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Artificial Intelligence & 1874

February 25, 2024 | McAvoy Lane

What Would Mark Twain Say?

Having snuggled comfortably into the 19th century as an impressionist of Mark Twain, I maintain a semblance of comfort through eye-to-eye contact. As an example, I had the luxury of watching this year’s Super Bowl on television with 30 or so old high school pals who shouted their prophesies above the humdrum of the paid announcers…

“Reba McEntire is going to hold that last note like a grudge, just watch! Take the over and watch the game a richer man!” (And he was right.)

Riding a time machine back to 1874 when the super-information highway was the Mississippi River, our mutual friend Mark Twain is said to have been the very first person in the world to apply a typewriter to literature…

“They say The Adventures of Tom Sawyer was the first partially typed manuscript.  It was a Remington, and it threw me into such fits of profanity that I found I was losing my morals, so I gave it to Howells, who hadn’t any morals.” 

We have to believe that Tom & Huck might look a little different to us today if Twain had access to artificial intelligence. And too, Twain’s good friend William Dean Howells might have been a little better off.

Add to that, Alexander Graham Bell bequeathed to Twain the first telephone in a private residence, but he took it out when he didn’t get any calls…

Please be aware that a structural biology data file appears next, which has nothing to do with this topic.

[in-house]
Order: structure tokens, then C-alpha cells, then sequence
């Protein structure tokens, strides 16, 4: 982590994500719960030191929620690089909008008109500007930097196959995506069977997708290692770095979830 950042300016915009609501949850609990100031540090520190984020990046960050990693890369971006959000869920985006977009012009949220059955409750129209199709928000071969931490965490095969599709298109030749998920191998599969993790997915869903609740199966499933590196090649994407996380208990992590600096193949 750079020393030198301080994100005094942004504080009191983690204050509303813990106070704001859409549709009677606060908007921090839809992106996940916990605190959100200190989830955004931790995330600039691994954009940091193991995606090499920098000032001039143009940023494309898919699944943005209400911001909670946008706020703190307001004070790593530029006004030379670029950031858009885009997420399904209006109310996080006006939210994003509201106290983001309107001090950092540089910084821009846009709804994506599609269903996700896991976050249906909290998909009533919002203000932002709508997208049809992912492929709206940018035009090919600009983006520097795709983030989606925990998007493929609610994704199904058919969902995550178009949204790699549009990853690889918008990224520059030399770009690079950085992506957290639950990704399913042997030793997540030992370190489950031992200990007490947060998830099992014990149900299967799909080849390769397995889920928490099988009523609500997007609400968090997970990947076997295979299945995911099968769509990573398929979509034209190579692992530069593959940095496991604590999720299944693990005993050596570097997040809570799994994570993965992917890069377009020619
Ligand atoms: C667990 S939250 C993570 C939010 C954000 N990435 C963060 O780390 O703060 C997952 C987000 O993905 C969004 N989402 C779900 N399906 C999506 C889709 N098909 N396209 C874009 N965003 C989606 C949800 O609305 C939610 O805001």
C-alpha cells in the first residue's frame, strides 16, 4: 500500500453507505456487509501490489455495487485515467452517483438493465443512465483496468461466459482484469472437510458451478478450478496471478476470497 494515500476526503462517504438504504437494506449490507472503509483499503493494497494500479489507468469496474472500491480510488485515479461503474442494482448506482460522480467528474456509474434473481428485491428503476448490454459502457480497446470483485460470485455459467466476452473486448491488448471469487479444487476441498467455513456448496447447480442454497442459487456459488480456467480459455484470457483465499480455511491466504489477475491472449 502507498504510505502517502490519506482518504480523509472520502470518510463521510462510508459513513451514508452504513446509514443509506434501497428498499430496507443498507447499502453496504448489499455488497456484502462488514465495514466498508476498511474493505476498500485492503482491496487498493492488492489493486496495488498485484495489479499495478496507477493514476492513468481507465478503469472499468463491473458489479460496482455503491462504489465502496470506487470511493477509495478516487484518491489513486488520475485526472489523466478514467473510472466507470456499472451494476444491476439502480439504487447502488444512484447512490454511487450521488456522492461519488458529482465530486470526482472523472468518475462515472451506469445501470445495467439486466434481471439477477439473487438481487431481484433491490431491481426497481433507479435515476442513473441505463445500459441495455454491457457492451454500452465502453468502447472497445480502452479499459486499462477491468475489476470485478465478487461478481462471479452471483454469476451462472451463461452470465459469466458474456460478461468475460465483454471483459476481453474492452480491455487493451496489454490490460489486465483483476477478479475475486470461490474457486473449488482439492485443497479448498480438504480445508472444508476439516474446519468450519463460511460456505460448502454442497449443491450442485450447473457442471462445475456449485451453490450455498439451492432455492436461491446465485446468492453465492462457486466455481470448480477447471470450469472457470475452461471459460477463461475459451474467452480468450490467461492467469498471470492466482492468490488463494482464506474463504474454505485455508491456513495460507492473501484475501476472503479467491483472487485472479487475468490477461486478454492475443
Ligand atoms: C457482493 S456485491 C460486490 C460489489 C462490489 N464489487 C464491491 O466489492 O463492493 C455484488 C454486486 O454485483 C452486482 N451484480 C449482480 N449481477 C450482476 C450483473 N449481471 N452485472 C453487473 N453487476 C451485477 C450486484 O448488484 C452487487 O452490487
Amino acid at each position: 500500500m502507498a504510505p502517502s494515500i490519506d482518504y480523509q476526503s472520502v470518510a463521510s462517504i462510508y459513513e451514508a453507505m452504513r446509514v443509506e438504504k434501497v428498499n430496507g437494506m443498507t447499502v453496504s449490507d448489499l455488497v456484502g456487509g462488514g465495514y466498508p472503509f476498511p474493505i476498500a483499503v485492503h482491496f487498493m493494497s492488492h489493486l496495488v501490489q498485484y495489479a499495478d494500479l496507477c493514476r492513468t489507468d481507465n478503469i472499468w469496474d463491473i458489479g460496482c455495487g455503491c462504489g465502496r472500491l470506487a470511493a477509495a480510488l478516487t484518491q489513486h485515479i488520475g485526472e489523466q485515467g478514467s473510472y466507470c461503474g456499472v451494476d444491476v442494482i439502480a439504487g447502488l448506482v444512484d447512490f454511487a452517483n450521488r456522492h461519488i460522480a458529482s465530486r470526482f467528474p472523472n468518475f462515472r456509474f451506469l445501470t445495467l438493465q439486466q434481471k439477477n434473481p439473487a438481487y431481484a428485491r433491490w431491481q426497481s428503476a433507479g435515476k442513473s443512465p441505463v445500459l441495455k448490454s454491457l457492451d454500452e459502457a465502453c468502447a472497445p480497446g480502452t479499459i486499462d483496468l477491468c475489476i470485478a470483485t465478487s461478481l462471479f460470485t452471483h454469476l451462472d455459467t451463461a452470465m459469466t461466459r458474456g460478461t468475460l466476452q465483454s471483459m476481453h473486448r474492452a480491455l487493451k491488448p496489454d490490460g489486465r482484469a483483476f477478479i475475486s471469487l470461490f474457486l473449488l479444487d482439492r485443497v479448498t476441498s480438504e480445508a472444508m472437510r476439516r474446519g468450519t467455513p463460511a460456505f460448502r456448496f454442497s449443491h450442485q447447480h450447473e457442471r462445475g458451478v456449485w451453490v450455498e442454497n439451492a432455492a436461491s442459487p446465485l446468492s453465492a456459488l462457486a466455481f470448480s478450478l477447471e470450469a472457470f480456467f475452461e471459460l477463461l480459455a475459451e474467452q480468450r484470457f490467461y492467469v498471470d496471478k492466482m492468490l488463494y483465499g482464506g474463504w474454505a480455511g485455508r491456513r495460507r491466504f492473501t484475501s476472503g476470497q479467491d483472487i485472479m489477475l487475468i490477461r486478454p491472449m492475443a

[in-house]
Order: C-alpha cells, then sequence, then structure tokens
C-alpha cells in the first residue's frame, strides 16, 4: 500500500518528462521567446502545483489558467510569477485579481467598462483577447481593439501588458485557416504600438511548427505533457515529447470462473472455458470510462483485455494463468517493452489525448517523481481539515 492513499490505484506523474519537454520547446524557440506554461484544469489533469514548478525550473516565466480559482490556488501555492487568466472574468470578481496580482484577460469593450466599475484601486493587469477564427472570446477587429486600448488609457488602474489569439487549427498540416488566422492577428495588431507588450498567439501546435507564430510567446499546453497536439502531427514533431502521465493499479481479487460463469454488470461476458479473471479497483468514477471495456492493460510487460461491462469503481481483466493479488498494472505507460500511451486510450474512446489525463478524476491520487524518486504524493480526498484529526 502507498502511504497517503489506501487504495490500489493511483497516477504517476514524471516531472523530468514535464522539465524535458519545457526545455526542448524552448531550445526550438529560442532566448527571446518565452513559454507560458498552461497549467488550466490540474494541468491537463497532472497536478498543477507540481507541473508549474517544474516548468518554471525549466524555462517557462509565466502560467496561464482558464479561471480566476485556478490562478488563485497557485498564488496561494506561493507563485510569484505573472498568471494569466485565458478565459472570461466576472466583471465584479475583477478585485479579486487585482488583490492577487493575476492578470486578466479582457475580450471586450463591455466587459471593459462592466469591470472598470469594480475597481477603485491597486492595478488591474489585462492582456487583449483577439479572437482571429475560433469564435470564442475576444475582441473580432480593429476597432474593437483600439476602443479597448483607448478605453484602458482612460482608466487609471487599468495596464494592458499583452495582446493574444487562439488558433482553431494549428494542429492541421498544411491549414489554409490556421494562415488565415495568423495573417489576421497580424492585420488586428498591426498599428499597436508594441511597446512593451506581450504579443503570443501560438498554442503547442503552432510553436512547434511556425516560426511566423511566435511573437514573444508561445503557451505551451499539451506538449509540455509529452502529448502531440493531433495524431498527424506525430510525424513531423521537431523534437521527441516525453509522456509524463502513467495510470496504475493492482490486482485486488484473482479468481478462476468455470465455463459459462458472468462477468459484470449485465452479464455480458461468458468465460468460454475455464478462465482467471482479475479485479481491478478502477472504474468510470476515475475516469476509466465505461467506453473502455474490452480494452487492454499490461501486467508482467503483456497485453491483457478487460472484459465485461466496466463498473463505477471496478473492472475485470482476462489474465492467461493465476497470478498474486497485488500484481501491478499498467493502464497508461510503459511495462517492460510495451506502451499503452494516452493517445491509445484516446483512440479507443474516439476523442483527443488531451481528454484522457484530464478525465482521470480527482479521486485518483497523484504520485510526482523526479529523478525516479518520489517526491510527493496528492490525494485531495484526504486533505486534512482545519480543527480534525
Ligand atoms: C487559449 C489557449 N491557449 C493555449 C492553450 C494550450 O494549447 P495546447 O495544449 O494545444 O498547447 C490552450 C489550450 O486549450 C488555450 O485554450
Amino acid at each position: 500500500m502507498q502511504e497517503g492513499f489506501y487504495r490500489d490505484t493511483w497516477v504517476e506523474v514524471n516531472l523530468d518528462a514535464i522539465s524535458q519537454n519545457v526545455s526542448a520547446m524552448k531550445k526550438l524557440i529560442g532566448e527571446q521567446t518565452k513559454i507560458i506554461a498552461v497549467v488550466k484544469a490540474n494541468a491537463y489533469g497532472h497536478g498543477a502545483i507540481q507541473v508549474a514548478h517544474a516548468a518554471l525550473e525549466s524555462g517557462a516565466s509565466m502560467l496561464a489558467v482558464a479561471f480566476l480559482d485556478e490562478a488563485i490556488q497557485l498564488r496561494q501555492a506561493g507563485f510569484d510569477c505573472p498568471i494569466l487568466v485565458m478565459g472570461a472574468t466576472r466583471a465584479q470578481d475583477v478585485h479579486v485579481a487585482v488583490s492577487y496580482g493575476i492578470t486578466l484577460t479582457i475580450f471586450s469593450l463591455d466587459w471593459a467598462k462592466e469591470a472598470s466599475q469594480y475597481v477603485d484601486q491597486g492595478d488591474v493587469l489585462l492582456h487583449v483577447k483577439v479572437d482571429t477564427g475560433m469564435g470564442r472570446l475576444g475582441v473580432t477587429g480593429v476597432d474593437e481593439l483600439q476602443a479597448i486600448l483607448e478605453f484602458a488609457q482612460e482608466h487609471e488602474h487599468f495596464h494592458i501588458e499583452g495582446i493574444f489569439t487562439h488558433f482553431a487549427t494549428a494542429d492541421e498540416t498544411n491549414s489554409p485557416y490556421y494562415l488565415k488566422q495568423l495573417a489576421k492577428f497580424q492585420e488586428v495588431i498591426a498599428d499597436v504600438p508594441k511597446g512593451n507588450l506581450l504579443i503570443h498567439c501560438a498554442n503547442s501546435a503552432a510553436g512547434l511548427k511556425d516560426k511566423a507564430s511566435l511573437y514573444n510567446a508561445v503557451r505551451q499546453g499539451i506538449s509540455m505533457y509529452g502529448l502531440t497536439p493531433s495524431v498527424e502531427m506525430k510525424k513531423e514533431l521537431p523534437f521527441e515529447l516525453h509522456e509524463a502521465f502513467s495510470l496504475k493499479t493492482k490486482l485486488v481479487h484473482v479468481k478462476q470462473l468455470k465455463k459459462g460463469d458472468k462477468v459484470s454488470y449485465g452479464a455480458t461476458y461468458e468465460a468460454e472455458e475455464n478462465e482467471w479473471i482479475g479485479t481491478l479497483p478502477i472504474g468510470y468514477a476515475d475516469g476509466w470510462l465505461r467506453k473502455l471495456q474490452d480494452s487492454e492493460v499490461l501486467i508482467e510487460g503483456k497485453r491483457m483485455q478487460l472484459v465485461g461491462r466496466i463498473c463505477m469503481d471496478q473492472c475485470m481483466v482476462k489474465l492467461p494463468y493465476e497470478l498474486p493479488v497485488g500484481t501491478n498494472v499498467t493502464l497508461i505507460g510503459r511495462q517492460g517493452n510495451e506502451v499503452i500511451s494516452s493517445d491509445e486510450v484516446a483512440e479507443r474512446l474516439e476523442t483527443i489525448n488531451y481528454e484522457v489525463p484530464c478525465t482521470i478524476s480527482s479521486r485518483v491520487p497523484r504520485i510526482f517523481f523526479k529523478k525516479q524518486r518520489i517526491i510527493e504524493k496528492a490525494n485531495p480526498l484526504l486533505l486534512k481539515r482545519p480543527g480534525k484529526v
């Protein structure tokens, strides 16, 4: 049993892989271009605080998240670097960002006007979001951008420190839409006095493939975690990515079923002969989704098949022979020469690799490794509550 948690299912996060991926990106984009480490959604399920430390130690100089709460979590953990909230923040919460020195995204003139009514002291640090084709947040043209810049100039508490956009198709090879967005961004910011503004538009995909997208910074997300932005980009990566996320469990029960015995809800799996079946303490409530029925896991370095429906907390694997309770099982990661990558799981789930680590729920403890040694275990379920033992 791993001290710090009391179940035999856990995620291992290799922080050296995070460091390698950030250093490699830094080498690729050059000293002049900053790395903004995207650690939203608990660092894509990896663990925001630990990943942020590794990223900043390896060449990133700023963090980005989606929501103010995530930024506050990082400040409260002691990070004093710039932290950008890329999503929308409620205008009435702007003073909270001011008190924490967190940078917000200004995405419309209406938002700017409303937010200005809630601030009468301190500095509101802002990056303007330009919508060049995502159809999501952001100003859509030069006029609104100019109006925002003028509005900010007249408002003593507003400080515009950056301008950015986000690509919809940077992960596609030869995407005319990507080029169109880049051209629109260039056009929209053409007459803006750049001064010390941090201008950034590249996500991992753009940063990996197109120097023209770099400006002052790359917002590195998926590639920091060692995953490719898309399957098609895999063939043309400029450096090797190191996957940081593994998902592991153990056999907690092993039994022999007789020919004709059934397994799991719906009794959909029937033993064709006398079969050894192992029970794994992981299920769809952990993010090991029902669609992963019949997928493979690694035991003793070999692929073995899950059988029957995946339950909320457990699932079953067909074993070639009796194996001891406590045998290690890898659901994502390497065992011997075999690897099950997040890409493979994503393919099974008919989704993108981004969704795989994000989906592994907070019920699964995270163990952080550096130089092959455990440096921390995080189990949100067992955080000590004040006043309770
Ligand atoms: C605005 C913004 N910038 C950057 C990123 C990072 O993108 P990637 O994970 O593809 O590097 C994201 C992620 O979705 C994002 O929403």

Personally, I have an aversion to AI because it has no thumbs, and I don’t pay much attention to anything that does not have, or had, thumbs. Besides, with not much time left on this curious planet, I’m confident I can get along quite well without AI helping me close my last chapters.

But getting back to Twain’s experience with the typewriter, he wrote from Florence in 1904, “In the beginning, a type-machine was a curiosity. The person who owned one was a curiosity too. But now it is the other way about: the person who does not own one is a curiosity.” 

Over his professional life, Mark Twain was a heat-seeker. He dreamed of being a titan of industry, and thank goodness he failed in those dreams, or we might never have met A Connecticut Yankee in King Arthur’s Court.

As it is, the 18,000 published pages Twain left us are a product of his entrepreneurial excesses and failures. Then there is the dedication of his loving wife and editor, Olivia, and finally, we have the father of American literature.

As is our custom, we shall leave the last word to Mark Twain…

“After a year or two I found the type-machine was degrading my character, so I thought I would give it to Howells. He was reluctant, for he was suspicious of novelties, but I got him to believe things about the machine that I did not believe myself. He took it home, and my morals began to improve, but his have never recovered.”

Audio: https://anchor.fm/mcavoy-layne

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